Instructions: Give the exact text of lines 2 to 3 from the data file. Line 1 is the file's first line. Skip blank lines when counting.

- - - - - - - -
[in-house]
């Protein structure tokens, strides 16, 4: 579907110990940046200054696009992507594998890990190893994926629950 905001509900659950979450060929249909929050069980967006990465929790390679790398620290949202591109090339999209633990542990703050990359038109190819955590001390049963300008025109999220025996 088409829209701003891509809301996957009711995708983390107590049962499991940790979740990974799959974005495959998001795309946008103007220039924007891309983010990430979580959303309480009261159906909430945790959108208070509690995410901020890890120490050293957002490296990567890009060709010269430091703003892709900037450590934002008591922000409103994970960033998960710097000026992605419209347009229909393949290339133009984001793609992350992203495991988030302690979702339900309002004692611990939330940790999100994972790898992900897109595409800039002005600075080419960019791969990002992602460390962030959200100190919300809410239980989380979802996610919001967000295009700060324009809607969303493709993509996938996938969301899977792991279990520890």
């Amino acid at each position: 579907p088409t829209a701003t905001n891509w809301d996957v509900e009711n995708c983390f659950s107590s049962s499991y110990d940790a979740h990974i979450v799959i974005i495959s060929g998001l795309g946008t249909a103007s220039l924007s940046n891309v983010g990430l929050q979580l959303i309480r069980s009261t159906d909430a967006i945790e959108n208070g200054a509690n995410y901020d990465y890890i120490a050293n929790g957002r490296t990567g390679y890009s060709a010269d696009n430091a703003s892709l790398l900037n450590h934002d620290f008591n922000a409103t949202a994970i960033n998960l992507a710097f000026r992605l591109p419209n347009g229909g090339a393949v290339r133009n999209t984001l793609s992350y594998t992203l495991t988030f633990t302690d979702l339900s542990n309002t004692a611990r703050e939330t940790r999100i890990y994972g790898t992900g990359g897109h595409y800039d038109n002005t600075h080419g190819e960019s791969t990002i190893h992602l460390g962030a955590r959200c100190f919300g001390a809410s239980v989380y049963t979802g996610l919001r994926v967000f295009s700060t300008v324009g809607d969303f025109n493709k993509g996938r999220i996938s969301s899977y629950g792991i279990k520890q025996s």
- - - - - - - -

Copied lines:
């Protein structure tokens, strides 16, 4: 579907110990940046200054696009992507594998890990190893994926629950 905001509900659950979450060929249909929050069980967006990465929790390679790398620290949202591109090339999209633990542990703050990359038109190819955590001390049963300008025109999220025996 088409829209701003891509809301996957009711995708983390107590049962499991940790979740990974799959974005495959998001795309946008103007220039924007891309983010990430979580959303309480009261159906909430945790959108208070509690995410901020890890120490050293957002490296990567890009060709010269430091703003892709900037450590934002008591922000409103994970960033998960710097000026992605419209347009229909393949290339133009984001793609992350992203495991988030302690979702339900309002004692611990939330940790999100994972790898992900897109595409800039002005600075080419960019791969990002992602460390962030959200100190919300809410239980989380979802996610919001967000295009700060324009809607969303493709993509996938996938969301899977792991279990520890």
């Amino acid at each position: 579907p088409t829209a701003t905001n891509w809301d996957v509900e009711n995708c983390f659950s107590s049962s499991y110990d940790a979740h990974i979450v799959i974005i495959s060929g998001l795309g946008t249909a103007s220039l924007s940046n891309v983010g990430l929050q979580l959303i309480r069980s009261t159906d909430a967006i945790e959108n208070g200054a509690n995410y901020d990465y890890i120490a050293n929790g957002r490296t990567g390679y890009s060709a010269d696009n430091a703003s892709l790398l900037n450590h934002d620290f008591n922000a409103t949202a994970i960033n998960l992507a710097f000026r992605l591109p419209n347009g229909g090339a393949v290339r133009n999209t984001l793609s992350y594998t992203l495991t988030f633990t302690d979702l339900s542990n309002t004692a611990r703050e939330t940790r999100i890990y994972g790898t992900g990359g897109h595409y800039d038109n002005t600075h080419g190819e960019s791969t990002i190893h992602l460390g962030a955590r959200c100190f919300g001390a809410s239980v989380y049963t979802g996610l919001r994926v967000f295009s700060t300008v324009g809607d969303f025109n493709k993509g996938r999220i996938s969301s899977y629950g792991i279990k520890q025996s």